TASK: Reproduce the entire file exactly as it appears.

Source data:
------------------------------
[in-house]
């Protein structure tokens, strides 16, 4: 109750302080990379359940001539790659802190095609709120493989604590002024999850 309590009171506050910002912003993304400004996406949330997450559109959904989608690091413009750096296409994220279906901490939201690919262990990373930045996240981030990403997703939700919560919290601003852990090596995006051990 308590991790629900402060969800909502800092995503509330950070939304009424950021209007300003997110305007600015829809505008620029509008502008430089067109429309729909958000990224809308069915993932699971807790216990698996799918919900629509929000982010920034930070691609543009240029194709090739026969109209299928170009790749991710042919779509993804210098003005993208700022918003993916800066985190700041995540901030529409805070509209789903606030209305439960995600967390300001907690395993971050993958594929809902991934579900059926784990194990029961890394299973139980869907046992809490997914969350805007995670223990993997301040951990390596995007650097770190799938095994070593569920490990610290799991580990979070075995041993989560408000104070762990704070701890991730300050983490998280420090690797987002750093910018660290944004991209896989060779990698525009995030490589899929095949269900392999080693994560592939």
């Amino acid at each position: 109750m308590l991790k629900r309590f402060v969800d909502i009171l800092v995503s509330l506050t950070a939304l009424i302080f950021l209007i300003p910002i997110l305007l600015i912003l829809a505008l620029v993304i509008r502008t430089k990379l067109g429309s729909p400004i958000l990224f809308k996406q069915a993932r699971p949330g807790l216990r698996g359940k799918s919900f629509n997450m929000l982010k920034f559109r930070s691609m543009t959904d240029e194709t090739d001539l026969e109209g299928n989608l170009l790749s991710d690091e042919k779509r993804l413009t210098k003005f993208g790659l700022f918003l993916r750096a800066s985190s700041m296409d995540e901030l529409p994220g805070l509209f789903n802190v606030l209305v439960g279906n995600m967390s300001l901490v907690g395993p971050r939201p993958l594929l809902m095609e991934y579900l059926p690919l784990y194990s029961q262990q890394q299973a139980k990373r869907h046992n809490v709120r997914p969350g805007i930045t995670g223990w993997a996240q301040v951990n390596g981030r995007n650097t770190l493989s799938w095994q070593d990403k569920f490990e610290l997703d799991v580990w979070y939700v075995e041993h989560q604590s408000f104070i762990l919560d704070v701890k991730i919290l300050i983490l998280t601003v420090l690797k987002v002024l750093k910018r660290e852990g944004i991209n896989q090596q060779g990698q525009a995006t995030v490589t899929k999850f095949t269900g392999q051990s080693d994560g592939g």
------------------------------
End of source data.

[in-house]
């Protein structure tokens, strides 16, 4: 109750302080990379359940001539790659802190095609709120493989604590002024999850 309590009171506050910002912003993304400004996406949330997450559109959904989608690091413009750096296409994220279906901490939201690919262990990373930045996240981030990403997703939700919560919290601003852990090596995006051990 308590991790629900402060969800909502800092995503509330950070939304009424950021209007300003997110305007600015829809505008620029509008502008430089067109429309729909958000990224809308069915993932699971807790216990698996799918919900629509929000982010920034930070691609543009240029194709090739026969109209299928170009790749991710042919779509993804210098003005993208700022918003993916800066985190700041995540901030529409805070509209789903606030209305439960995600967390300001907690395993971050993958594929809902991934579900059926784990194990029961890394299973139980869907046992809490997914969350805007995670223990993997301040951990390596995007650097770190799938095994070593569920490990610290799991580990979070075995041993989560408000104070762990704070701890991730300050983490998280420090690797987002750093910018660290944004991209896989060779990698525009995030490589899929095949269900392999080693994560592939």
């Amino acid at each position: 109750m308590l991790k629900r309590f402060v969800d909502i009171l800092v995503s509330l506050t950070a939304l009424i302080f950021l209007i300003p910002i997110l305007l600015i912003l829809a505008l620029v993304i509008r502008t430089k990379l067109g429309s729909p400004i958000l990224f809308k996406q069915a993932r699971p949330g807790l216990r698996g359940k799918s919900f629509n997450m929000l982010k920034f559109r930070s691609m543009t959904d240029e194709t090739d001539l026969e109209g299928n989608l170009l790749s991710d690091e042919k779509r993804l413009t210098k003005f993208g790659l700022f918003l993916r750096a800066s985190s700041m296409d995540e901030l529409p994220g805070l509209f789903n802190v606030l209305v439960g279906n995600m967390s300001l901490v907690g395993p971050r939201p993958l594929l809902m095609e991934y579900l059926p690919l784990y194990s029961q262990q890394q299973a139980k990373r869907h046992n809490v709120r997914p969350g805007i930045t995670g223990w993997a996240q301040v951990n390596g981030r995007n650097t770190l493989s799938w095994q070593d990403k569920f490990e610290l997703d799991v580990w979070y939700v075995e041993h989560q604590s408000f104070i762990l919560d704070v701890k991730i919290l300050i983490l998280t601003v420090l690797k987002v002024l750093k910018r660290e852990g944004i991209n896989q090596q060779g990698q525009a995006t995030v490589t899929k999850f095949t269900g392999q051990s080693d994560g592939g």